Retired Columns

In addition to short-term editorial projects, the Art21 Magazine has also offered writers a platform to investigate longstanding concepts through columns. These subjects were explored over the course of a number of years before coming to a close, or evolving into a revised investigation through a new column.

Listed here in order from most recent to least, this page archives all of the retired columns that are no longer actively pursued by Art21 Magazine contributors.

Yayoi Kusama and Joseph Cornell, c. 1971.

Alchemy of Inspiration

by Jessica Lott


This column explored the nature of inspiration and the intersection of artists’ lives and work, posing an investigation not only into the nature of creating, but also into the multiple personal and cultural forces that factor into the process.


Ink: Notes on the Contemporary Print

by Sarah Kirk Hanley, Nicole Simpson, Julia V. Hendrickson, and Charles Schultz


This specialized medium-based column provided a forum to discuss contemporary prints, printmaking, and book arts. Posts varied from in-depth interviews to general discussion on the state of printmaking, to reviews of selected new editions, exhibitions, and scholarly publications.



Open Enrollment

by various contributors


“Open Enrollment” served as a forum for students currently enrolled in some form of art graduate study to chronicle their experiences. Every semester a new group of writers was invited to contribute posts on their schools and studies.


Praxis Makes Perfect

by various contributors


Written by recent MFA graduates, “Praxis Makes Perfect” was a continuation of “Open Enrollment,” allowing for artists’ reflections on the next stage in their lives and careers. Emerging artists explored the period immediately following grad school when an artist’s identity is no longer defined by the pursuit of a fine arts degree.



Bedfellows: Art and Visual Culture

by Victoria Gannon and Georgia Kotretsos


In highlighting the similarities between art and visual culture, “Bedfellows” revealed their distinctions and unique approaches to cultural phenomena. By acknowledging that visual culture and contemporary art often share cultural milieus and influences, and by examining these forms of production side by side, “Bedfellows” explored their shared inspirations.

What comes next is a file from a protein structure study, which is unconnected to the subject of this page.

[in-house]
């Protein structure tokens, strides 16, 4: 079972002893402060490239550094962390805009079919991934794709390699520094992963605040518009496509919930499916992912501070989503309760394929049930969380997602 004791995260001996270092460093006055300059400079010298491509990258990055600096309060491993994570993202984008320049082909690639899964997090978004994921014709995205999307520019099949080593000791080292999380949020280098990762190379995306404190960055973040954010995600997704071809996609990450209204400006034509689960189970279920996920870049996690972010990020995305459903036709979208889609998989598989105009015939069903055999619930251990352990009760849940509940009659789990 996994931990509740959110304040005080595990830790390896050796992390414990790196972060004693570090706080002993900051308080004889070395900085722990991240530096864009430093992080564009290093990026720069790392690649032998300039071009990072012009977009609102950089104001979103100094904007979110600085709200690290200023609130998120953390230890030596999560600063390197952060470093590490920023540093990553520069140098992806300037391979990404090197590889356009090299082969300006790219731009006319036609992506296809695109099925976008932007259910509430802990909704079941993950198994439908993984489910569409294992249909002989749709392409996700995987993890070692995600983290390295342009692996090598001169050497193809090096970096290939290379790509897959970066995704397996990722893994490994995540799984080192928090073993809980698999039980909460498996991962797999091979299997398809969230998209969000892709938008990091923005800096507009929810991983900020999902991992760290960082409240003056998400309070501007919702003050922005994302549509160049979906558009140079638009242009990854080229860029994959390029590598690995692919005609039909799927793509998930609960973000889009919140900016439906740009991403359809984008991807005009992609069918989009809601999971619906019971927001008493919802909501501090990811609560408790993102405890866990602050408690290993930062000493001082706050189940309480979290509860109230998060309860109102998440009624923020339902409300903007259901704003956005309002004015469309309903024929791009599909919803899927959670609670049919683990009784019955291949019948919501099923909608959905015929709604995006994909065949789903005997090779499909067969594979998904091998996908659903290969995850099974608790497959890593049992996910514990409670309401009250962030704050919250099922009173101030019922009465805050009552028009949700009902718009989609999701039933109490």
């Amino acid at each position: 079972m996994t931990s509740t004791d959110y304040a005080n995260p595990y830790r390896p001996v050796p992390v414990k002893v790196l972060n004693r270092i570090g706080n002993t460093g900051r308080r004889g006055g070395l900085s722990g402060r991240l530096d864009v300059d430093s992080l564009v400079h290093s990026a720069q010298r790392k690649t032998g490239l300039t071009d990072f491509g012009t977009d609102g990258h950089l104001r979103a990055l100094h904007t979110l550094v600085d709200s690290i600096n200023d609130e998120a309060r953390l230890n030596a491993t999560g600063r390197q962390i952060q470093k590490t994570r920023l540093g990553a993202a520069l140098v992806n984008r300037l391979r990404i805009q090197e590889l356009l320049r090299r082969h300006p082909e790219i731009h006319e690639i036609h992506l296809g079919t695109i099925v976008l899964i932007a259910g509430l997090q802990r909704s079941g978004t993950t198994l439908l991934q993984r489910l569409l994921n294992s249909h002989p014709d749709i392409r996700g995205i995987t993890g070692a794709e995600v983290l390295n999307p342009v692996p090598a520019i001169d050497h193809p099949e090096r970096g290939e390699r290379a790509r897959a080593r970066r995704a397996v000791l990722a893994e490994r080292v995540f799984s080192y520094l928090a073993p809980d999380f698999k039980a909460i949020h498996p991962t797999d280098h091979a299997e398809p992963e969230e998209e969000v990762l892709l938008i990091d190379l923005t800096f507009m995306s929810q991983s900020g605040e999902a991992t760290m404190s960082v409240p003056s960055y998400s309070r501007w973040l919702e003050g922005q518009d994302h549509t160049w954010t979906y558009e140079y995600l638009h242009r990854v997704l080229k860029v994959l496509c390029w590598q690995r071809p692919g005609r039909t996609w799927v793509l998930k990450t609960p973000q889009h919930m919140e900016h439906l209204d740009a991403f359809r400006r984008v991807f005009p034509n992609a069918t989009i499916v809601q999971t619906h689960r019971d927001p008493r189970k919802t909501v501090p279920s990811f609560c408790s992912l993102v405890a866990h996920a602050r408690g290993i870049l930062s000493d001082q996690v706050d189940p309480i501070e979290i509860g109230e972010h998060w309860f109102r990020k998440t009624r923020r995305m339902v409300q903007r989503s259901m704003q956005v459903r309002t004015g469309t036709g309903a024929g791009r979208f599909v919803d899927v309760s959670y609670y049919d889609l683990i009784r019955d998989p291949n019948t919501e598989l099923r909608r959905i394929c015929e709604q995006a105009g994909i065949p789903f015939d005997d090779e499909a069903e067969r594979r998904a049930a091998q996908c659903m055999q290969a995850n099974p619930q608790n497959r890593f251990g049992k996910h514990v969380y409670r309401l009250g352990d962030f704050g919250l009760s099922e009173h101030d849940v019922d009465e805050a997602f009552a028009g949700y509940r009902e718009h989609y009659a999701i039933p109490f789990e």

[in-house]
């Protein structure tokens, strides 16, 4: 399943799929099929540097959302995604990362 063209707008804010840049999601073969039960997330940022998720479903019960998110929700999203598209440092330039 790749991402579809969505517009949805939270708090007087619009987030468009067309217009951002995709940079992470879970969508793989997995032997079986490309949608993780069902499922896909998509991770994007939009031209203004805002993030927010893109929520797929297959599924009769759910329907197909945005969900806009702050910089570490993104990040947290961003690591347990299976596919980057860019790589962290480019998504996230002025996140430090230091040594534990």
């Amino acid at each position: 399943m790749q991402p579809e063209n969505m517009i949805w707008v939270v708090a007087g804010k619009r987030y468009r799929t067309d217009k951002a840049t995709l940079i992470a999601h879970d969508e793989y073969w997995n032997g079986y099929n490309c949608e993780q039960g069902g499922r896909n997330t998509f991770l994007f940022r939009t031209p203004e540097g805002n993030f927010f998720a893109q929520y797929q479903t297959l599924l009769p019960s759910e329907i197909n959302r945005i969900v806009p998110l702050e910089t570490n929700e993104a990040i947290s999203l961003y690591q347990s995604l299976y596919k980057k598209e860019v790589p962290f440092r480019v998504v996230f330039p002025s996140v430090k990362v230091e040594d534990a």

Inspired Reading

by Kelly Huang


“Inspired Reading” featured interviews with artists and cultural producers about their current project(s), focusing on what texts have informed them along the way. Each column included a reading list with links to the cited texts.



Lives and Works in Berlin

by Ali Fitzgerald, Ethan Hayes-Chute, Anna Milandri, and Alex Freedman


“Lives and Works in Berlin” offered readers a behind-the-scenes peek into art collectives’ cellars and blockbuster museum hits, as told by three artists and a curator living and working in this transient town. In 2013 the concept evolved into a new column, “Queer Berlin.”


5 Questions for Contemporary Practice

by Thom Donovan


“5 Questions” showcased the work of artists, publishers, activists, curators, educators, and academics. It presented participants’ responses to a basic questionnaire, followed by elaboration, analysis, and engagement with the participant’s work.




by Nicole J. Caruth


Dedicated to all things food, “Gastro-Vision” connected food and drink to broader topics in contemporary visual art and culture. Since the prehistoric cave paintings of bison, deer, and other fodder, food has permeated all forms of cultural production.


On Location

by Art21 Director of Production Nick Ravich


“On Location” gave readers the scoop on Art21 production’s comings and goings including straight-from-the-set reports on recent shoots and enlightening discussions on areas where television production and contemporary art collide.


Detail of Cookin by Greg Brown of Whitney Hopter Graphics

What’s Cookin: The Art21ndex

by Mary Cook and Jonathan Munar


“What’s Cookin” offered a synopsis of the articles published on the Art21 Blog at the end of each week. For your dining pleasure, stay awhile, there’s always something to share at this table.